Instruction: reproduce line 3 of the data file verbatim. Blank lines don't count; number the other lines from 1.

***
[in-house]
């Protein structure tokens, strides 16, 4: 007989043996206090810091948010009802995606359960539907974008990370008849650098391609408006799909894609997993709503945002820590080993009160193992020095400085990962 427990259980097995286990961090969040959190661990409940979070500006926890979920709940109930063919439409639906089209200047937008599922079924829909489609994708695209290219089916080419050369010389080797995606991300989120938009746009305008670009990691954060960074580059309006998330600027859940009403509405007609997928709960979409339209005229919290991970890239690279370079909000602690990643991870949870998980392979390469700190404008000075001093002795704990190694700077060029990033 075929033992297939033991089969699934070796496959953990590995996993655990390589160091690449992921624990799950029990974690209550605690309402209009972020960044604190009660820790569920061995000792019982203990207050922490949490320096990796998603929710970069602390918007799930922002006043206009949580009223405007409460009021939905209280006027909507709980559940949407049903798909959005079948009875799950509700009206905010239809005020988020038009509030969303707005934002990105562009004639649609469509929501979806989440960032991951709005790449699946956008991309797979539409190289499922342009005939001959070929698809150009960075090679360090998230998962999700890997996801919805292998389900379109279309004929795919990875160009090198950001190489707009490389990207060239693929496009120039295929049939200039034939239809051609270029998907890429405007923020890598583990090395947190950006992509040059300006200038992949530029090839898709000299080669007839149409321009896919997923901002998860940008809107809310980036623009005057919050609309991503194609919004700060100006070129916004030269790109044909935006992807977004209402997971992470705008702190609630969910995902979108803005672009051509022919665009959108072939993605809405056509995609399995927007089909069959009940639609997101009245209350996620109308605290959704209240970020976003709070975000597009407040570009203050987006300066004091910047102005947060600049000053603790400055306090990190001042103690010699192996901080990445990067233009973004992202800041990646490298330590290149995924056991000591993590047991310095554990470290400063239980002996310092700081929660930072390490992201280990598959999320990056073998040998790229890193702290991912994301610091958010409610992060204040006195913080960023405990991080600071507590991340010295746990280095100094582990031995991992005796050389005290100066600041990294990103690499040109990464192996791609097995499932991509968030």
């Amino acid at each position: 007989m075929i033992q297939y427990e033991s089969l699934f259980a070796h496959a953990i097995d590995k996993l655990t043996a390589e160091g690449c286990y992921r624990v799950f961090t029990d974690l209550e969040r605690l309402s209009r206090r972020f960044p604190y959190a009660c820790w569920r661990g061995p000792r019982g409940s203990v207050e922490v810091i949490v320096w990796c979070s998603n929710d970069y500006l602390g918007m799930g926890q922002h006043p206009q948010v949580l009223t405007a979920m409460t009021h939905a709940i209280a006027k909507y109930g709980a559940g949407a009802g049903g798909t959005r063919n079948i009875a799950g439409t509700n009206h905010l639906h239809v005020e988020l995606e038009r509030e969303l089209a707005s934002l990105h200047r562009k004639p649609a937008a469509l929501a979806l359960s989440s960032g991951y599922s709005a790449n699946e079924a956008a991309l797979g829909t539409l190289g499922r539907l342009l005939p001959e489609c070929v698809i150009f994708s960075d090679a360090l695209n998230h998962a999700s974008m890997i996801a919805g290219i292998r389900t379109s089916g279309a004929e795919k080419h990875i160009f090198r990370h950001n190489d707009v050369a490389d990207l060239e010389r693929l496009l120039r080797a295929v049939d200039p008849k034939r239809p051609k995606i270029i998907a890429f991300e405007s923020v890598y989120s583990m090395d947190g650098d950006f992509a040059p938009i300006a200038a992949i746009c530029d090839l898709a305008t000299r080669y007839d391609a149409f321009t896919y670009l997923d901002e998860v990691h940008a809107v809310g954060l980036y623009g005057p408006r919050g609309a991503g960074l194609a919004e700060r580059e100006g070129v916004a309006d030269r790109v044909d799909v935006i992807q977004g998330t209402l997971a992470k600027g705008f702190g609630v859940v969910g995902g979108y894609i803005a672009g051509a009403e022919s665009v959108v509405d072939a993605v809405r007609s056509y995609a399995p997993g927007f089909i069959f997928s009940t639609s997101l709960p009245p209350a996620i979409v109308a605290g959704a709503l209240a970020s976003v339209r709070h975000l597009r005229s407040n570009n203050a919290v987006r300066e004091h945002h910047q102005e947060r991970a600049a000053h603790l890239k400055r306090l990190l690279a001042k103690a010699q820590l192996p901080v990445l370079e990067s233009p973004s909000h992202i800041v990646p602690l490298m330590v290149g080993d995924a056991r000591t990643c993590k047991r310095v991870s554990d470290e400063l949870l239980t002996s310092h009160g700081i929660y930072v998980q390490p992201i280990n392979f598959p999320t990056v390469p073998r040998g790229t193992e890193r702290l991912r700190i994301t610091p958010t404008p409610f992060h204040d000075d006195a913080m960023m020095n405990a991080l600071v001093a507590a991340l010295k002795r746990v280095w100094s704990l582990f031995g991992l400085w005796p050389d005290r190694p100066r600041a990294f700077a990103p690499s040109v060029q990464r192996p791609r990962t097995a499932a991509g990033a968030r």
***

């Amino acid at each position: 007989m075929i033992q297939y427990e033991s089969l699934f259980a070796h496959a953990i097995d590995k996993l655990t043996a390589e160091g690449c286990y992921r624990v799950f961090t029990d974690l209550e969040r605690l309402s209009r206090r972020f960044p604190y959190a009660c820790w569920r661990g061995p000792r019982g409940s203990v207050e922490v810091i949490v320096w990796c979070s998603n929710d970069y500006l602390g918007m799930g926890q922002h006043p206009q948010v949580l009223t405007a979920m409460t009021h939905a709940i209280a006027k909507y109930g709980a559940g949407a009802g049903g798909t959005r063919n079948i009875a799950g439409t509700n009206h905010l639906h239809v005020e988020l995606e038009r509030e969303l089209a707005s934002l990105h200047r562009k004639p649609a937008a469509l929501a979806l359960s989440s960032g991951y599922s709005a790449n699946e079924a956008a991309l797979g829909t539409l190289g499922r539907l342009l005939p001959e489609c070929v698809i150009f994708s960075d090679a360090l695209n998230h998962a999700s974008m890997i996801a919805g290219i292998r389900t379109s089916g279309a004929e795919k080419h990875i160009f090198r990370h950001n190489d707009v050369a490389d990207l060239e010389r693929l496009l120039r080797a295929v049939d200039p008849k034939r239809p051609k995606i270029i998907a890429f991300e405007s923020v890598y989120s583990m090395d947190g650098d950006f992509a040059p938009i300006a200038a992949i746009c530029d090839l898709a305008t000299r080669y007839d391609a149409f321009t896919y670009l997923d901002e998860v990691h940008a809107v809310g954060l980036y623009g005057p408006r919050g609309a991503g960074l194609a919004e700060r580059e100006g070129v916004a309006d030269r790109v044909d799909v935006i992807q977004g998330t209402l997971a992470k600027g705008f702190g609630v859940v969910g995902g979108y894609i803005a672009g051509a009403e022919s665009v959108v509405d072939a993605v809405r007609s056509y995609a399995p997993g927007f089909i069959f997928s009940t639609s997101l709960p009245p209350a996620i979409v109308a605290g959704a709503l209240a970020s976003v339209r709070h975000l597009r005229s407040n570009n203050a919290v987006r300066e004091h945002h910047q102005e947060r991970a600049a000053h603790l890239k400055r306090l990190l690279a001042k103690a010699q820590l192996p901080v990445l370079e990067s233009p973004s909000h992202i800041v990646p602690l490298m330590v290149g080993d995924a056991r000591t990643c993590k047991r310095v991870s554990d470290e400063l949870l239980t002996s310092h009160g700081i929660y930072v998980q390490p992201i280990n392979f598959p999320t990056v390469p073998r040998g790229t193992e890193r702290l991912r700190i994301t610091p958010t404008p409610f992060h204040d000075d006195a913080m960023m020095n405990a991080l600071v001093a507590a991340l010295k002795r746990v280095w100094s704990l582990f031995g991992l400085w005796p050389d005290r190694p100066r600041a990294f700077a990103p690499s040109v060029q990464r192996p791609r990962t097995a499932a991509g990033a968030r």